The Four Steps to the Epiphany
by Steven Gary Blank
This book is an essential read for every 21st Century entrepreneur who wants to bring a product to market or write a business plan in preparation to do so. In his book Four Steps to Epiphany Steven Blank presents a step-by-step strategy for successfully organizing sales, marketing and business development for a new product or company. The book offers great insight into the factors that make some startups successful while others go bust. It is packed with concrete examples, which make it easy for entrepreneurs to enlarge their skill sets and shape up sales, marketing and business for eventual success.
The main takeaway of Four Steps to Epiphany is that it emphasizes rapid iteration, customer feedback and testing of the assumptions that underly a newly proposed business model. Although the book lacks a linear structure, the author basically presents five key factors that he thinks are decisive for the success of a startup business.
1. Get out of the building. This is classic advice but still very true. Few startups fail for lack of technology, they almost always fail for lack of customers.
2. Each market has its own characteristics. Never take assumptions about a market for granted.
3. The product as well as the company grow and mutate over time. The book takes its name from Blank's theory about the four stages of growth that any startup goes through.
Blank has called these steps:
- Customer Discovery (when you're trying to figure out if there are any customers who might want your product)
- Customer Validation (when you make your first revenue by selling your early product)
- Customer Creation (akin to a traditional startup launch, only with strategy involved)
- Company Building (where you gear up to Cross the Chasm to find a mass market). For more about Crossing the Chasm, see the book with the same name by Geoffrey Moore.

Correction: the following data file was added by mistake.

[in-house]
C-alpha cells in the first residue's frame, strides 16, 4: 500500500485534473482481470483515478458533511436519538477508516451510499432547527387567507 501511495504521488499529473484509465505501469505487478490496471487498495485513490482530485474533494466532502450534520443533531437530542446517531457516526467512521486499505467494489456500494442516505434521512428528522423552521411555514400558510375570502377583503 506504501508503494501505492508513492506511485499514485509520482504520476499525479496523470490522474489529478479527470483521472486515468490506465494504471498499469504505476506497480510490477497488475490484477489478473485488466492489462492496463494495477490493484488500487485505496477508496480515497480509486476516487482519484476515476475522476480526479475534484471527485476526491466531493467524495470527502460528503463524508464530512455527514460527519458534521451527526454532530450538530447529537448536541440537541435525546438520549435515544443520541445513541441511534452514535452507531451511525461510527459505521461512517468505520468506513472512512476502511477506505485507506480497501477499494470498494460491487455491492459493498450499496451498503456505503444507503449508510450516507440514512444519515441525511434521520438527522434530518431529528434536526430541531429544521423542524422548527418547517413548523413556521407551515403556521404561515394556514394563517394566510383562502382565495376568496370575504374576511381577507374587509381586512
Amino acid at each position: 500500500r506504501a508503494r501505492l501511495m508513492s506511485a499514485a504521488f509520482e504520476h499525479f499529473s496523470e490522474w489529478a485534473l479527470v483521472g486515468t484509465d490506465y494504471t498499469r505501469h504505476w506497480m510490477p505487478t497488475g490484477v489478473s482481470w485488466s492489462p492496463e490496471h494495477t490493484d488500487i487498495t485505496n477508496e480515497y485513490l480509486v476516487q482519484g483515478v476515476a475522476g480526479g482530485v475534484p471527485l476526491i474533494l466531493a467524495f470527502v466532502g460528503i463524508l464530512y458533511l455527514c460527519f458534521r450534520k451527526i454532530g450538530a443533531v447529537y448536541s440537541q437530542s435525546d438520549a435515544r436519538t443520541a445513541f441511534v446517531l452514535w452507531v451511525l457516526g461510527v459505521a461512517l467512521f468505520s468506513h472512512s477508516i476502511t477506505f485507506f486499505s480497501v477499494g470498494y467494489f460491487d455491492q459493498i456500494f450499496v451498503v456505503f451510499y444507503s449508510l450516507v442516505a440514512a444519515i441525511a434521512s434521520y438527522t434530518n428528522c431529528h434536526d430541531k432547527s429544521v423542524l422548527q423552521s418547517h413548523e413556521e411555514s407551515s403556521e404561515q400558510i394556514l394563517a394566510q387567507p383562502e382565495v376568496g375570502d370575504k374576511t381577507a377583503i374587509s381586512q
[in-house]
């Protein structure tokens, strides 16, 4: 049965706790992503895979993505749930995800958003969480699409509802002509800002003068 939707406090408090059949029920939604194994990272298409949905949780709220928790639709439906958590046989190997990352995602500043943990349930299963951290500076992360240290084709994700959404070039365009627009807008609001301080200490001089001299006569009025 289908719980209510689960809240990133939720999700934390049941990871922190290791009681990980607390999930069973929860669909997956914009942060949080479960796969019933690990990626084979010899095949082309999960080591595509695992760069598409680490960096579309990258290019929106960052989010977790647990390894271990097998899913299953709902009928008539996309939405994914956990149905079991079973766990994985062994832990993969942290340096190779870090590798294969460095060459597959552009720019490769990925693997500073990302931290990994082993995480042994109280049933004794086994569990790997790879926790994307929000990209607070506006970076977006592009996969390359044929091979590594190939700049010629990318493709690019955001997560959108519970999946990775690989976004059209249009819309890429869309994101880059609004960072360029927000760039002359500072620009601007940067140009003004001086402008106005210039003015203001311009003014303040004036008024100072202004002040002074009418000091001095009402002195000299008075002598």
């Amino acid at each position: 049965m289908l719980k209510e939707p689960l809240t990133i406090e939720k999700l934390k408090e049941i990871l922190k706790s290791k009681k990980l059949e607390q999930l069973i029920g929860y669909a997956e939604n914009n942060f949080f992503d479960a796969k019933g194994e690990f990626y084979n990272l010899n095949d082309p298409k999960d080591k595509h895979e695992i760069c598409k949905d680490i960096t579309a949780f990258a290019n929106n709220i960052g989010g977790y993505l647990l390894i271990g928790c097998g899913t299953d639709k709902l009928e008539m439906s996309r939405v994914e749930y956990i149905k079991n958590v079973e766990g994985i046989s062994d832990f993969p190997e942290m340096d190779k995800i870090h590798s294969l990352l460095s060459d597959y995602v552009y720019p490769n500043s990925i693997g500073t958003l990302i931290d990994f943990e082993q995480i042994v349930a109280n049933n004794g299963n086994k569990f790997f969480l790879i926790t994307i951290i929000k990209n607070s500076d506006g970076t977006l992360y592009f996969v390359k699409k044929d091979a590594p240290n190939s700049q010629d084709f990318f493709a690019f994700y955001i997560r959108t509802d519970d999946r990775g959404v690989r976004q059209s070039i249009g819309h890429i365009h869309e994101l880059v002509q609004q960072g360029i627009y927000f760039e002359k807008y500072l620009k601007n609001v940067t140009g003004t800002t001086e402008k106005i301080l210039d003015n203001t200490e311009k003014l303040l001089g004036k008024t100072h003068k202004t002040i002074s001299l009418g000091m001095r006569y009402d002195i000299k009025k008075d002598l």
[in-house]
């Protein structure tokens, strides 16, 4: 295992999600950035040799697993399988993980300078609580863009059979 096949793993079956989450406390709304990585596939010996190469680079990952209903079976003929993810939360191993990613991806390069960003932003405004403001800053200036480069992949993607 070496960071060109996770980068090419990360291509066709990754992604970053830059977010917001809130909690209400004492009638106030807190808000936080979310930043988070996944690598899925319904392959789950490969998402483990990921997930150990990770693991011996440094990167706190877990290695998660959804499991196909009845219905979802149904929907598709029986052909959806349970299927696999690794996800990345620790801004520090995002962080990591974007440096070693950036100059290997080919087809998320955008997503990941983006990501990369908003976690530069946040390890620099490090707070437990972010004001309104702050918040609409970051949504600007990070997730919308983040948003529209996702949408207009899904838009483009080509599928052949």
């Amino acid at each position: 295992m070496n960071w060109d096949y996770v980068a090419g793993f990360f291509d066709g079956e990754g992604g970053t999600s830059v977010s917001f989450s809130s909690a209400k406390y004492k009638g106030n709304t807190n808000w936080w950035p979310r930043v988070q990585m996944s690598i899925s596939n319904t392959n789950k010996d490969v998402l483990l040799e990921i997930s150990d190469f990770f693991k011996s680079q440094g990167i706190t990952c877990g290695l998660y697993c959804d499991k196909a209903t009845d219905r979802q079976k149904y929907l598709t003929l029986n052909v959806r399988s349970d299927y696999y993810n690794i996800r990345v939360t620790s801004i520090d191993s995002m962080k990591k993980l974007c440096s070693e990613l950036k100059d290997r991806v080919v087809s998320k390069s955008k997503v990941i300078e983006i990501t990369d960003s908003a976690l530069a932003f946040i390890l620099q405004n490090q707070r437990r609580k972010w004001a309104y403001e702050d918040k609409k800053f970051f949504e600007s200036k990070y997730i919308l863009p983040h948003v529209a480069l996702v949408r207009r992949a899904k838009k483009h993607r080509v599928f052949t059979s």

4. When engaged in product development, aim at finding the minimum feature set required to attract early customers. So don't try to please every customer. Customer development must limit itself in this stage to find a market, any market, for the product.
5. Learning and iterating vs. linear execution. In the beginning of the life of a startup, everyone is focused on figuring out what type of actions produce sales and revenue. In the 20th Century, the startup would launch, succeeding spectacularly or failing miserably. Only after a major, public, and expensive failure would the founders start again and try a new iteration. One of the problems with this model is that most people can't emotionally sustain more than a few of these iterations. As a result, the founders rarely get to be involved in the later tries, so that few lessons are learned.
The basic error in the old model is premature execution. The major insight of The Four Steps to the Epiphany is that startups need to spend some time in a mindset of learning and iterating before they try to launch. During this learning time, the intention is to collect facts and change direction. This can happen mostly in private, without dramatic and public embarrassment for their founders and investors. The book lays out a disciplined approach to make sure this period doesn't last forever, and gives clear criteria for when the founders know it's time to move to the next stage, execution. That is when you have a repeatable and scalable sales process, as evidenced by early customers paying you for your early product.
The Four Steps to the Epiphany is essential reading for anyone starting a new business in the 21st Century.